(Updates with analyst comment in sixth paragraph.)
May 8 (Bloomberg) -- The Federal Reserve is seeking input on a measure that would bar U.S. banks from acquisitions that push their share of all financial-company liabilities above a 10 percent threshold.
The Fed proposal released today would implement a Dodd- Frank Act mandate that would match a nationwide 10 percent cap that already applies to deposits. The central bank is inviting public comments until July 8.
The limit was meant to promote financial stability and combat perceptions that some U.S. institutions may be too big to fail. The Financial Stability Oversight Council said in a 2011 report that the provision will reduce the risks “created by increased concentration arising from mergers, consolidations or acquisitions.”
The measure would bolster an existing industry cap prohibiting mergers that create a bank with more than 10 percent of U.S. deposits, “because it also takes into account non- deposit liabilities and off-balance sheet exposures,” according to the oversight council’s report. It listed companies including Bank of America Corp., JPMorgan Chase & Co., Citigroup Inc. and Wells Fargo & Co. as having sufficient liabilities to face restrictions on acquisitions.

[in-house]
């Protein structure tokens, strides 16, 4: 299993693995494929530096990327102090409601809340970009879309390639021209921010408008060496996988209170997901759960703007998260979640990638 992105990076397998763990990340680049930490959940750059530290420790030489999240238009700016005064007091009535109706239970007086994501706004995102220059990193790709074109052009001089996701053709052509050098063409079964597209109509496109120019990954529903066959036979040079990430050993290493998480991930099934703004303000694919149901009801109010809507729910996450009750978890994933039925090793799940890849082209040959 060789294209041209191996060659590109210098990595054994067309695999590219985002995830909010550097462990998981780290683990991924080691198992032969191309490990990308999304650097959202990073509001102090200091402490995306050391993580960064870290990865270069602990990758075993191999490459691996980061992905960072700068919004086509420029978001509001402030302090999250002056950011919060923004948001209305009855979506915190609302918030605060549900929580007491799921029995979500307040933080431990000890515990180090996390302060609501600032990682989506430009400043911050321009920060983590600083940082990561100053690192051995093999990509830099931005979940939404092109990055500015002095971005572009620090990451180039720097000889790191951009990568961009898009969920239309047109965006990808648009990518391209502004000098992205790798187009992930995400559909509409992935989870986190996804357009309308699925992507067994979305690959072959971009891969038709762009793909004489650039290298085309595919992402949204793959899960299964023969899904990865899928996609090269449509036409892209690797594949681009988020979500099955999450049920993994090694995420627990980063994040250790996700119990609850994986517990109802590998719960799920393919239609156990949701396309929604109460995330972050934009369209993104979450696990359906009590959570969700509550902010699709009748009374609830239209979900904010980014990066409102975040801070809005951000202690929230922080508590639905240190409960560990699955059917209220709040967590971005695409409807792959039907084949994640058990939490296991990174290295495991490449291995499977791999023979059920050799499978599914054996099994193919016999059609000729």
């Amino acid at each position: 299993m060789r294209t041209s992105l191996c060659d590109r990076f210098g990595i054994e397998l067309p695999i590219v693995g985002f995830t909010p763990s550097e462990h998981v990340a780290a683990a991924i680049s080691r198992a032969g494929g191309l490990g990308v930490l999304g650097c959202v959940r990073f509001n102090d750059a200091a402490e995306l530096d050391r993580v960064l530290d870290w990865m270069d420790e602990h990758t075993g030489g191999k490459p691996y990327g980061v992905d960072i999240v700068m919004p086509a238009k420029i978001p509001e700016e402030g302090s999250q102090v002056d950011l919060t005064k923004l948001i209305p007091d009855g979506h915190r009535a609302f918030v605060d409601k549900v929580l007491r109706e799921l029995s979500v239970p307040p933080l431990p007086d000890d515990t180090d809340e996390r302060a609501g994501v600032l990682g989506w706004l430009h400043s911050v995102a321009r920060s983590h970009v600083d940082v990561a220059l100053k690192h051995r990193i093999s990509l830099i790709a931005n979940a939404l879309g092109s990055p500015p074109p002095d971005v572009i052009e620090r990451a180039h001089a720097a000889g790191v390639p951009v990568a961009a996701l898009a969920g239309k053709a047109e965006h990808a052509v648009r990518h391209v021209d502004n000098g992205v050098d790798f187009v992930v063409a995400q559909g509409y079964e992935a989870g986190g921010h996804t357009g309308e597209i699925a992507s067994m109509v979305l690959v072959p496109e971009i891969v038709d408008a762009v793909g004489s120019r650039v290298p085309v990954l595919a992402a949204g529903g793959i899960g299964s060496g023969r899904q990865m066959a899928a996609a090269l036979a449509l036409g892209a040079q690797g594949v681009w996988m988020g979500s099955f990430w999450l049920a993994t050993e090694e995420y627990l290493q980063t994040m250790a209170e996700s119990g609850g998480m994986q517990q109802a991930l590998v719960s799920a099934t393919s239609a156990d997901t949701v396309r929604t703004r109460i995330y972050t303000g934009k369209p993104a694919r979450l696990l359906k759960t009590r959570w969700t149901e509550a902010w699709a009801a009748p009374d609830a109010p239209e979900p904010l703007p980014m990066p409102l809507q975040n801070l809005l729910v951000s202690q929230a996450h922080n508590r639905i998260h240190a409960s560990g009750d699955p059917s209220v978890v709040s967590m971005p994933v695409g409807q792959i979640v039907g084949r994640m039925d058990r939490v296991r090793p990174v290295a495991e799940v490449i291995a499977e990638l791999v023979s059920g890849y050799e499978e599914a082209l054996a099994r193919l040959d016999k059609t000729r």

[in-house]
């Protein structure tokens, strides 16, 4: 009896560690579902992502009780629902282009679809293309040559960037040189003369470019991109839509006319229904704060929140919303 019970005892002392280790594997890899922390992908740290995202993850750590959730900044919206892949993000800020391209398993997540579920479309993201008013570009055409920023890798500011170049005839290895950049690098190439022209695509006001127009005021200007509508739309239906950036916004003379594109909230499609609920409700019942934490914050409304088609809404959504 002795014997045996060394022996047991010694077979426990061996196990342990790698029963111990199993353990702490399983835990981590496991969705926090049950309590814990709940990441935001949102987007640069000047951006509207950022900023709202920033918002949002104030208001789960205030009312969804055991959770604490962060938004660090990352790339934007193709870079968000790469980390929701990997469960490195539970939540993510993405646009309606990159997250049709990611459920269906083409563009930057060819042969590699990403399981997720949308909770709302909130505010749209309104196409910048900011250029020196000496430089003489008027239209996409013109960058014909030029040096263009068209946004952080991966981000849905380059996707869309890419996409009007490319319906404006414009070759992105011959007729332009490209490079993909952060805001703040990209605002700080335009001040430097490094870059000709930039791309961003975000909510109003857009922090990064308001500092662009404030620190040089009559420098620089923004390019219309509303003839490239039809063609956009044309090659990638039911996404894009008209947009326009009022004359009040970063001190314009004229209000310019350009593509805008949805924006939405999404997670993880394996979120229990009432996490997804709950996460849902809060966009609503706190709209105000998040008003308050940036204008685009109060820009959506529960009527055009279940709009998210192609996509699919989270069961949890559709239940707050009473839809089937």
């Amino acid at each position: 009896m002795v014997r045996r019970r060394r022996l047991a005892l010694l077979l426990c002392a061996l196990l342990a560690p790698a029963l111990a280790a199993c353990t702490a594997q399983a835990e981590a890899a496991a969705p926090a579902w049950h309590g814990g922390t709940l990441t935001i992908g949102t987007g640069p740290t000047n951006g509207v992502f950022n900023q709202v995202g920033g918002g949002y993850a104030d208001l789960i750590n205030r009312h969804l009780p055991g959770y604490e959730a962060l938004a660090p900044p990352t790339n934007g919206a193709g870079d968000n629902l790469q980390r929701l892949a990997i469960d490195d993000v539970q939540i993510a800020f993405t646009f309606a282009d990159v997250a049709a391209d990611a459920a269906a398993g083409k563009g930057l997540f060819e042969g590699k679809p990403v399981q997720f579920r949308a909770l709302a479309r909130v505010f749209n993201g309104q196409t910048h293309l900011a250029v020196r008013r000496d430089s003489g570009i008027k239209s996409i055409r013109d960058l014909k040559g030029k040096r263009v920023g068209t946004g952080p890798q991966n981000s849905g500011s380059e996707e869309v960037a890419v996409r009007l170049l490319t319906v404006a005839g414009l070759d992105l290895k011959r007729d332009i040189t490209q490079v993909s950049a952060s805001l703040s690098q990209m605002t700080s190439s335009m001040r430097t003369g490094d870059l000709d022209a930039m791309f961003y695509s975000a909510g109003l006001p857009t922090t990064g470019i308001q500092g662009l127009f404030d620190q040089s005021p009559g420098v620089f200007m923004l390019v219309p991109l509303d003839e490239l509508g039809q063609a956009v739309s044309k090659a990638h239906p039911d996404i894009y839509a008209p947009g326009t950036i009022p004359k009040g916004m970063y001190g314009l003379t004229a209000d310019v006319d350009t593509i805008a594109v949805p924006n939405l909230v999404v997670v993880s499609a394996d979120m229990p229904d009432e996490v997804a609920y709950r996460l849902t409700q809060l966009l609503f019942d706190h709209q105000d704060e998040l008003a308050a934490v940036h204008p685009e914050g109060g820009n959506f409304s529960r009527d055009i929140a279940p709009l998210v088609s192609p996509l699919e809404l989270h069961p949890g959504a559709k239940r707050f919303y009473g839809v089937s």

The financial sector’s current liabilities stand at about $18 trillion, according to the Fed, meaning a $1.8 trillion maximum for any potential combination of firms.
“It would be a mistake to read this proposal as suggesting the doors are open to combinations that produce banks with up to $1.8 trillion of liabilities,” Jaret Seiberg, an analyst at Guggenheim Partners LLC, wrote in a note to clients today. “Other parts of Dodd-Frank bar regulators from approving deals that raise systemic risk.”
The Fed’s proposal, which would need a final approval after the comment period, calls for industry liabilities to be calculated as a two-year average of aggregate consolidated liabilities. The liabilities of a financial firm would be the difference between its risk-weighted assets and total regulatory capital.